Update from our SCUBA diving volunteer opportunity & conservation holiday on the coral reefs of the Musandam peninsula, Oman.

Update from our SCUBA diving volunteer opportunity & conservation holiday on the coral reefs of the Musandam peninsula, Oman (www.biosphere-expeditions.org/musandam)

Our first dive survey went smoothly – reef sharks and an eagle ray spotted off transect – then we sailed to Faq al Asad (the jaw of the lion), a stunning site of crystal clear water, amazing rock formations, even dolphins! We ate our lunch and went for a snorkel to assess the reef, then kitted up as usual. The teams dived in and the invertebrate teams began to lay the transect. As they reached the end of the 10 0m and turned around to swim back to the start of the tape a freak current swept through the bay. The teams struggled back to find that the boat had completely swung on its anchor, one of the SMB’s marking the start of the transect had been swept away and air was running low. All was not lost, though, as we reeled the tapes back in and still had time to sail further round the peninsula with a pod of Arabian humpback dolphins at our bow, to a site aptly named “pray for calm.” It worked, and we managed to complete our survey just before dusk.

Not to be thwarted by the elements, we returned to Faq al Asad the following morning very early and collected the data we had missed the day before, then headed to Khayl Island for a glorious survey dive, complete with shipwreck. The site was so interesting we decided to stay for a night dive and explored the ancient porites mounds with their banded coral shrimp and moray eel inhabitants, with turtles, cuttlefish, giant porcupine fish and squid in the mix.After a scientific wrap-up from Jean-Luc, we moored away from any civilisation and spent our last peaceful night under the stars.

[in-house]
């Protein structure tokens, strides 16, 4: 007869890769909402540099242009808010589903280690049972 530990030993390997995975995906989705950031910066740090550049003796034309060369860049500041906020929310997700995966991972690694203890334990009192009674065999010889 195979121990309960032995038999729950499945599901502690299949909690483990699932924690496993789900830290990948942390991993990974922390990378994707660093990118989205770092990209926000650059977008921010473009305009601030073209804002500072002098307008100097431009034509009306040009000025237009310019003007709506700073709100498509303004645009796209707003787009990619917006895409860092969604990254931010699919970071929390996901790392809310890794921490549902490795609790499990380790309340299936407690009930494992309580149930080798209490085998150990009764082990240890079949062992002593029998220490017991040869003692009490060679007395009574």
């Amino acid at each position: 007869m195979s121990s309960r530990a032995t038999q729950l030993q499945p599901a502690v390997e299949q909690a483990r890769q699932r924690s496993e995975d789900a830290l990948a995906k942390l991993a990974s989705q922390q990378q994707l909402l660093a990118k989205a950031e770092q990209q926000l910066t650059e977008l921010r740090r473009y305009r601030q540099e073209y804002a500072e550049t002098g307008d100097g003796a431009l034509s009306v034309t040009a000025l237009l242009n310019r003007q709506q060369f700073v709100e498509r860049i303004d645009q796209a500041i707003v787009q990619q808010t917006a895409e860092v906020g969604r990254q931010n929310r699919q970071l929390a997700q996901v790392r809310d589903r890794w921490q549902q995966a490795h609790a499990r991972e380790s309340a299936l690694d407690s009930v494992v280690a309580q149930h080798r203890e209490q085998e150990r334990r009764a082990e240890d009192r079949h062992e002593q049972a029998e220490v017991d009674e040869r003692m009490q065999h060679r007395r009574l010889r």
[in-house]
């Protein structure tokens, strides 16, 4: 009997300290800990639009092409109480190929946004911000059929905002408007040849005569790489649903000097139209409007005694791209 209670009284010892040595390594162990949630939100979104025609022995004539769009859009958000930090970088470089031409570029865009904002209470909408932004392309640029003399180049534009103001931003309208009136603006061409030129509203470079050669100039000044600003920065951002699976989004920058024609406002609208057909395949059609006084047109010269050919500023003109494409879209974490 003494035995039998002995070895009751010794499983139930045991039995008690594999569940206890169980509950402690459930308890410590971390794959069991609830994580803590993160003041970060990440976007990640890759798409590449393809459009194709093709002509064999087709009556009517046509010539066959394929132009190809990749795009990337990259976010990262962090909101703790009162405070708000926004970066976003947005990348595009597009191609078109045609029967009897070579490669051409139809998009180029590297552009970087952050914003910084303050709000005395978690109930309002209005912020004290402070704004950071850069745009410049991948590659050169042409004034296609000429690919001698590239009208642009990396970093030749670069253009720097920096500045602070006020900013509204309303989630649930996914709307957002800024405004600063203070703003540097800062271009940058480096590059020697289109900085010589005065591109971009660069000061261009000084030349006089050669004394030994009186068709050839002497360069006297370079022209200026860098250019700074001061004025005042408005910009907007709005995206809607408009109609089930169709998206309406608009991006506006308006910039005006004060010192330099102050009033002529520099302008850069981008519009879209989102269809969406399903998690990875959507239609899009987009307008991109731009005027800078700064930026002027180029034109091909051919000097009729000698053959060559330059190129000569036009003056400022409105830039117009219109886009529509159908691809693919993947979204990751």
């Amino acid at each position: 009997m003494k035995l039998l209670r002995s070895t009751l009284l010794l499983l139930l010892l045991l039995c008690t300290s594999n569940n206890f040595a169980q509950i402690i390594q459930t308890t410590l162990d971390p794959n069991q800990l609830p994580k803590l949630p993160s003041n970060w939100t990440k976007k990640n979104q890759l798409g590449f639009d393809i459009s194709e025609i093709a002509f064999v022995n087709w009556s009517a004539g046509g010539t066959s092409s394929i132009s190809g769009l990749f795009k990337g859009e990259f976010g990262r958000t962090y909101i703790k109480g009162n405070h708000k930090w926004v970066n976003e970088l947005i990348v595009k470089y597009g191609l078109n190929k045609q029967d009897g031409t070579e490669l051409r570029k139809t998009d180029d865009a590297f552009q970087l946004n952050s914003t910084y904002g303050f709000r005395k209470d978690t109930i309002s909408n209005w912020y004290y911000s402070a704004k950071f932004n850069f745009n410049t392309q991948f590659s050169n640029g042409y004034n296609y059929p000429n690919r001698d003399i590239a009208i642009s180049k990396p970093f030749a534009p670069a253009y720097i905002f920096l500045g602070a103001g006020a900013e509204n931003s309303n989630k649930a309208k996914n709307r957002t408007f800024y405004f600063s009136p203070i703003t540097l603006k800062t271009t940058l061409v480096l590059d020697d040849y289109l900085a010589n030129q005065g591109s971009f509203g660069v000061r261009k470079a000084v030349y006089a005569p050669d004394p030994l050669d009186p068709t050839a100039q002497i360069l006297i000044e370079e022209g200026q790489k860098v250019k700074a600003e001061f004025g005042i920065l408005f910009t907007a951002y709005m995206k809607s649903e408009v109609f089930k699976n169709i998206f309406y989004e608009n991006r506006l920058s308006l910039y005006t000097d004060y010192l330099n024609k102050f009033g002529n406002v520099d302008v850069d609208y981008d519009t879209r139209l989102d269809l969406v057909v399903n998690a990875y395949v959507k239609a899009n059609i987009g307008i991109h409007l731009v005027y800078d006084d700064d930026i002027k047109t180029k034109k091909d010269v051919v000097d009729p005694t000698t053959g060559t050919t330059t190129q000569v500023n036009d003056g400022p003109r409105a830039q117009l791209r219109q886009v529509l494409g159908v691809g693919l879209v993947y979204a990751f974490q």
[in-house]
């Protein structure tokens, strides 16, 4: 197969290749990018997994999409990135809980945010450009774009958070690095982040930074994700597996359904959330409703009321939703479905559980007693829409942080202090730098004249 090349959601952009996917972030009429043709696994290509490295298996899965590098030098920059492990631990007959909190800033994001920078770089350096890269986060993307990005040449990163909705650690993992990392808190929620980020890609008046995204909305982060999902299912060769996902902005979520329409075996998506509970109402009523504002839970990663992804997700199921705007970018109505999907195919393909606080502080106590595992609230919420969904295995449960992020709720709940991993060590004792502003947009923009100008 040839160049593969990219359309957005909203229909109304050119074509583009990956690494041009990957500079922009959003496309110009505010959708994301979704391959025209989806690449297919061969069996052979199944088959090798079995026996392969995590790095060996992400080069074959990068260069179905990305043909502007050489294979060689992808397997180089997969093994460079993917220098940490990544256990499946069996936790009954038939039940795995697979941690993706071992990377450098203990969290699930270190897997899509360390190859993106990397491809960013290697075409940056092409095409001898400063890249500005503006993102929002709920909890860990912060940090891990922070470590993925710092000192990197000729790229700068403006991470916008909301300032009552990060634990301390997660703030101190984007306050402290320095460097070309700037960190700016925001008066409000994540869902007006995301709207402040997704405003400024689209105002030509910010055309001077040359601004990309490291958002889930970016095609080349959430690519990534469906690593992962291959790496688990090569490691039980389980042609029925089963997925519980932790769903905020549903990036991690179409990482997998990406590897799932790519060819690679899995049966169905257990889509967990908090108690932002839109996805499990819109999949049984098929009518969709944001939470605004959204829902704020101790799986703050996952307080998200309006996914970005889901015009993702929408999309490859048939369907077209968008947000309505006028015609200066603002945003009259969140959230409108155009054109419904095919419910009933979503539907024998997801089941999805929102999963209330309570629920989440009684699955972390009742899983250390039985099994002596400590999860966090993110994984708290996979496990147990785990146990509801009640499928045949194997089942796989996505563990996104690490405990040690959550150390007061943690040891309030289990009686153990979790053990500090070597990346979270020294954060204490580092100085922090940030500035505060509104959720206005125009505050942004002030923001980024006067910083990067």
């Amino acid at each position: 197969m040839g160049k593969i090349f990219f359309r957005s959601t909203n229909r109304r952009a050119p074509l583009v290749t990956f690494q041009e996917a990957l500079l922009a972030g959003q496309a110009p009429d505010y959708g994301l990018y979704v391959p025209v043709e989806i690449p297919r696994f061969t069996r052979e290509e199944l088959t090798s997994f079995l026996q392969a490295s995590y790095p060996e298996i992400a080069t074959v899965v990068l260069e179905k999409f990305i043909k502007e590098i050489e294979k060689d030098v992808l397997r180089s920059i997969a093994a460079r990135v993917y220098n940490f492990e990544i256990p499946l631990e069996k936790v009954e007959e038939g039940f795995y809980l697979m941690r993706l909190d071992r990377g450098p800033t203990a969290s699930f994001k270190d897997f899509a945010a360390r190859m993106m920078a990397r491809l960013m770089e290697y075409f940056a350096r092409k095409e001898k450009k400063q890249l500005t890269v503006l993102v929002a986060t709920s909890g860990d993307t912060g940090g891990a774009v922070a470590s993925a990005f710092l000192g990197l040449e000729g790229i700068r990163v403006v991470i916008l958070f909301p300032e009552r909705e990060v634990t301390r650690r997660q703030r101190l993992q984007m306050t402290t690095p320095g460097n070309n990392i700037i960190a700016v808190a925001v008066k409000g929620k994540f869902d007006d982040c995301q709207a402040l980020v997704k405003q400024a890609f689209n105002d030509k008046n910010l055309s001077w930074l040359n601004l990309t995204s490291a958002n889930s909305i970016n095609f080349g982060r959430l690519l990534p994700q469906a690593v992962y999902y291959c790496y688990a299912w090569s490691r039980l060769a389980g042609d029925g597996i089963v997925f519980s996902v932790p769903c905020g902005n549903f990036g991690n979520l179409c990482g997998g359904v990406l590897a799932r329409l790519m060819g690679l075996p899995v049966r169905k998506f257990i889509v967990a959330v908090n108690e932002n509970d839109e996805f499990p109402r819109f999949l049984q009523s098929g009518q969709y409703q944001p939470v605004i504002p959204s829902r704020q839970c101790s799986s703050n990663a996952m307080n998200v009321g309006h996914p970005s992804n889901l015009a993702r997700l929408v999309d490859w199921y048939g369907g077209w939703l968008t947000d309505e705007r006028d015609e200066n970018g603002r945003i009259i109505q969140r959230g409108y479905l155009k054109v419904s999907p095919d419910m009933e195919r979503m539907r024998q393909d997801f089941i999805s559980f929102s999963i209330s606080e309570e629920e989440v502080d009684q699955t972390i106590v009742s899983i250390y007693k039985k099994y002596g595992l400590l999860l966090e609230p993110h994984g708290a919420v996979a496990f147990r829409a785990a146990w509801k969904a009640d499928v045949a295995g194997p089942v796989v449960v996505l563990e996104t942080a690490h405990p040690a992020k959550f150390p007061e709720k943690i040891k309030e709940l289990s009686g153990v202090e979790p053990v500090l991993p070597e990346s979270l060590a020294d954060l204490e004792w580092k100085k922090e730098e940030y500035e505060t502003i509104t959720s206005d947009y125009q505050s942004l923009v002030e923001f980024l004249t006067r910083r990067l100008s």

A big thank you to everyone for all your hard work and attentiveness. It’s been a steep learning curve, so much to take in, both in and out of water, and your diligence in collecting the data, even in adverse conditions – swarms of jelly fish and flies – was much appreciated. This expedition has confirmed for us that the reefs here in Musandam really are resilient to the ravages of climate change, and offer an insight into another type of hardier reef that can withstand very significant temperature fluctuations. It may not be as colourful, or as varied as traditional coral reefs, but it has a much healthier future than most!

Thank you also to Patrick for your retrieval skills – masks, fins, SMBs, plastic bags and even a cushion that got knocked overboard during a dawn yoga session! Thank you to the crew, who offered continuous support and demonstrated great expertise in getting us right where we wanted to be. Thank you all for your sense of curiosit, and enthusiasm for getting the work done. It was a pleasure working with you! I hope you continue Reef Checking now you have your certification and look forward to meeting you again on another Biosphere Expeditions project.

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Update from our SCUBA diving volunteer opportunity & conservation holiday on the coral reefs of the Musandam peninsula, Oman.